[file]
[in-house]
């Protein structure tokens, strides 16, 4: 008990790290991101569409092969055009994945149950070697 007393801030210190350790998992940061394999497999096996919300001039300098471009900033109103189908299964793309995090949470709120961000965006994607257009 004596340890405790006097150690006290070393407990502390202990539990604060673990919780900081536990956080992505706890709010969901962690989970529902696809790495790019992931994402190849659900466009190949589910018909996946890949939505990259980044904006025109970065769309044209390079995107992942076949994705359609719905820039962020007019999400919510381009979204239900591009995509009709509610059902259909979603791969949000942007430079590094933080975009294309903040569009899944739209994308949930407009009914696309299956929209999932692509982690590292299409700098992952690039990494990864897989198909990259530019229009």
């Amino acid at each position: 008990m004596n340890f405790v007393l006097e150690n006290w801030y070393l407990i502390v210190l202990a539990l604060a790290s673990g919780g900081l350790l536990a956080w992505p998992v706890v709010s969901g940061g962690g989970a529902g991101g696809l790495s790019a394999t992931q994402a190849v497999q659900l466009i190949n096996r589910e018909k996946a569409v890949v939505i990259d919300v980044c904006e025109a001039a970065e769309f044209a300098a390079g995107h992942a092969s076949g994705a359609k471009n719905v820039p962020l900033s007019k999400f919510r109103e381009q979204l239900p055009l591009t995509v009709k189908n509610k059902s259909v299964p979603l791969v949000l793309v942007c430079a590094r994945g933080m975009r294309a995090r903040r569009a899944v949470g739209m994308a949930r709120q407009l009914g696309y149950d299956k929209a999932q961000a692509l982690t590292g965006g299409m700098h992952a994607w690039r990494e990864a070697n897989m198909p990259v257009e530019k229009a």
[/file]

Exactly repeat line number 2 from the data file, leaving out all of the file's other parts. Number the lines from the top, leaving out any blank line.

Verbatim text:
């Protein structure tokens, strides 16, 4: 008990790290991101569409092969055009994945149950070697 007393801030210190350790998992940061394999497999096996919300001039300098471009900033109103189908299964793309995090949470709120961000965006994607257009 004596340890405790006097150690006290070393407990502390202990539990604060673990919780900081536990956080992505706890709010969901962690989970529902696809790495790019992931994402190849659900466009190949589910018909996946890949939505990259980044904006025109970065769309044209390079995107992942076949994705359609719905820039962020007019999400919510381009979204239900591009995509009709509610059902259909979603791969949000942007430079590094933080975009294309903040569009899944739209994308949930407009009914696309299956929209999932692509982690590292299409700098992952690039990494990864897989198909990259530019229009």